Home » Audio Conferencing » The Past, Present and Future of Audio Conferencing: Collaborative Conversations with Joe Yang
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The Past, Present and Future of Audio Conferencing: Collaborative Conversations with Joe Yang

I’ve written before about the strength of PGi’s audio conferencing and how innovations in audio technology are shaping the future of this mission-critical component of modern business. In this edition of Collaborative Conversations, I get an expert’s take: a 13 year veteran of the conferencing industry, Joe Yang.

Tell us about your background and your current role at PGi.

I joined PGi thirteen years ago, originally based out of our San Francisco office. I had previously worked at a small start-up. My current role is the Senior Director of Solutions Engineering for North America, working with two teams – sales engineers and technical account managers –  to provide subject matter expertise and serving as a bridge between our sales teams and product management.

For people who may not be familiar, can you briefly tell me what Sales Engineers and Technical Account Managers do?

Sales Engineers work with product management teams to provide technical expertise to our sales associates and customers. They add a third level to our sales conversations, bringing an in-depth knowledge of how our solutions work from a technology perspective.

Technical Account Managers are dedicated technology specialists for our largest customers in the Diamond Channel, ensuring that their solutions are up-to-date, assisting them with software deployments and setting in place a collaboration technology strategy with PGi products.

Audio conferencing isn’t typically something people consider as an innovative technology – it either works or it doesn’t. How does today’s audio conferencing look different than it did 10 or even 5 years ago?

Something I find that people often forget is that audio is the lowest common denominator for collaboration. Even with tools out there such as web conferencing and unified communications, audio is still the critical piece; without it, there would be no effective meetings.

Five years ago, people were still picking up the phone to dial access numbers and passcodes. In fact, we see a lot of users still doing that today. PGi’s GlobalMeet® Audio offers integration with Microsoft Outlook, and apps for most mobile phones and tablets, all of which make joining and managing your meeting a simple click or a tap away. Mobile devices and mobile apps will continue to reshape traditional tools like audio conferencing into more streamlined and user-focused experiences.

What innovations are out there in the audio market today that your average end user may not even know about?

For audio, a lot of the innovations happen under the hood, in ways that people don’t and aren’t intended to see. For example, when PGi adopted VoIP-based audio conference bridges years ago, we improved accessibility and redundancy tremendously but in a way that also enabled us to improve the end user experience.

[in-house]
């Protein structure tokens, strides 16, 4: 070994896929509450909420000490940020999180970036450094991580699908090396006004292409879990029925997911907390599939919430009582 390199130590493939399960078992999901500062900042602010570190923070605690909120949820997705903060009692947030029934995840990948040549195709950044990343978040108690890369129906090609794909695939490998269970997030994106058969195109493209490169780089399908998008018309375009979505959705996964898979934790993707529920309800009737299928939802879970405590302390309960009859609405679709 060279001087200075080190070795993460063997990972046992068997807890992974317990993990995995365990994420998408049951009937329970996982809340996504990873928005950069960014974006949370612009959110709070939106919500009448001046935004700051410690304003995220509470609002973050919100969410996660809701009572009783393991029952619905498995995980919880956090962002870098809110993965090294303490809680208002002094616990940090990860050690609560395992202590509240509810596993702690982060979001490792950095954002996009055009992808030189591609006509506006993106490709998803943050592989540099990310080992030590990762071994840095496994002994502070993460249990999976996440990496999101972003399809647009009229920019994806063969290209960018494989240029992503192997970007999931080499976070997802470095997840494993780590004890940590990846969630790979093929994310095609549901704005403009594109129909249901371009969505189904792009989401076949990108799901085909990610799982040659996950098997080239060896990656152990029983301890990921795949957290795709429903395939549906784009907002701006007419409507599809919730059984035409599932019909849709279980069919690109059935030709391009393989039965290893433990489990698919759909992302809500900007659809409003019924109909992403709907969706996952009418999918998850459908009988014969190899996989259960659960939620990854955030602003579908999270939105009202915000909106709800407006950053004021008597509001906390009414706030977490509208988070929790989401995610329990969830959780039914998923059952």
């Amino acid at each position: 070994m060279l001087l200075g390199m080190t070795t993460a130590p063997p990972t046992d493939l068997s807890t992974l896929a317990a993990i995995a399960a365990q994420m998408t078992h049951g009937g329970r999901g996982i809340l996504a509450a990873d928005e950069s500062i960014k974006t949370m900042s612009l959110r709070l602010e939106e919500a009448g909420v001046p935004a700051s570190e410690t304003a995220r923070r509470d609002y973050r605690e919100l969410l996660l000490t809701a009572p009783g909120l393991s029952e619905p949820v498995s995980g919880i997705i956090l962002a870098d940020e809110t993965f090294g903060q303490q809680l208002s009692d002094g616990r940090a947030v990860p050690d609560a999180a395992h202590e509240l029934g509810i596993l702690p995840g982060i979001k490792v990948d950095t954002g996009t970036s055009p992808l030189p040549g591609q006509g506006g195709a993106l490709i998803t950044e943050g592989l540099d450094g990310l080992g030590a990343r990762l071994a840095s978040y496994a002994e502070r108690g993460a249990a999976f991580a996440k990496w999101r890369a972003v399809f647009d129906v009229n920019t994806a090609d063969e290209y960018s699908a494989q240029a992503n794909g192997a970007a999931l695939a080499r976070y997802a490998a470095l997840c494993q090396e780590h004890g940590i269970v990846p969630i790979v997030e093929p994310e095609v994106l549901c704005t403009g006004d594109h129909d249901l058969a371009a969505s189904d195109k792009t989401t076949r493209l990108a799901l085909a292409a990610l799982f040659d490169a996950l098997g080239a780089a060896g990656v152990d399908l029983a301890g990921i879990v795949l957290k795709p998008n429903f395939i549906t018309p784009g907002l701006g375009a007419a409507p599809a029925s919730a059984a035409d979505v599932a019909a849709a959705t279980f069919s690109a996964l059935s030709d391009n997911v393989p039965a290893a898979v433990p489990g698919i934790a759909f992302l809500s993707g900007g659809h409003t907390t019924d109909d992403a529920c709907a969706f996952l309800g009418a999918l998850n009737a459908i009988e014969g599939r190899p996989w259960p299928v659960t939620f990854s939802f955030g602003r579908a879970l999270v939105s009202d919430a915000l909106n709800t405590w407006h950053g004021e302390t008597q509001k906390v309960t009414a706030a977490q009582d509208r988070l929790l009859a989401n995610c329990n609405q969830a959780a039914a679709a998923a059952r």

Looking ahead, another invisible innovation is how we’ve prepared our network to handle wideband, HD audio, however most users don’t currently have an endpoint that supports the technology. As the G.722 audio codec becomes more common and the market for HD audio matures, our network will already be positioned and ready to provide an HD audio experience.

Is there still room for innovation in the audio conferencing space? If so, how do you see that innovation taking place?

I definitely think there’s still room for innovation in audio. I think we’ll continue to see people wanting to access their audio meetings in different ways and from different devices. Also, the ability to seamlessly transfer between different connection methods — for example, starting a call on my smartphone and transferring it to VoIP on my laptop when I get to my desk — is another area where I think audio conferencing can improve and has yet to be fully explored.

On the more technical side, there are a lot of innovations to be made in audio conferencing security and encryption, such as potentially adopting multi-factor authentication.

What trends in audio adoption and usage are you seeing?

There are a lot of technologies out there such as CRM, Big Data, etc. that are taking priority at a lot of companies, with audio conferencing often an afterthought. But customers are beginning to realize how much value there is to be gained from a modern, innovative audio solution.

These meetings are happening every single day; by choosing a cost-effective, easy-to-deploy solution with mobility options, desktop tools and web conferencing integrations, businesses can dramatically improve the quality of life for their employees and clients.

We’ve seen PGi benefit from innovating collaboration technology into larger technology priorities – such as mobility.  The more we can tie our software into other priorities such as big data and virtualization the more PGi will be able to expand the growth and value of audio conferencing.

 

About Joshua Erwin

Josh is a content creator and strategist with a passion for all things tech, such as the latest gadgets, apps, games and more. Josh loves listening to and playing music and is a big college football fan, especially for his alma mater Georgia Bulldogs. When not writing for PGi, you’ll find him gaming or drumming on Sundays for the Atlanta Falcons.

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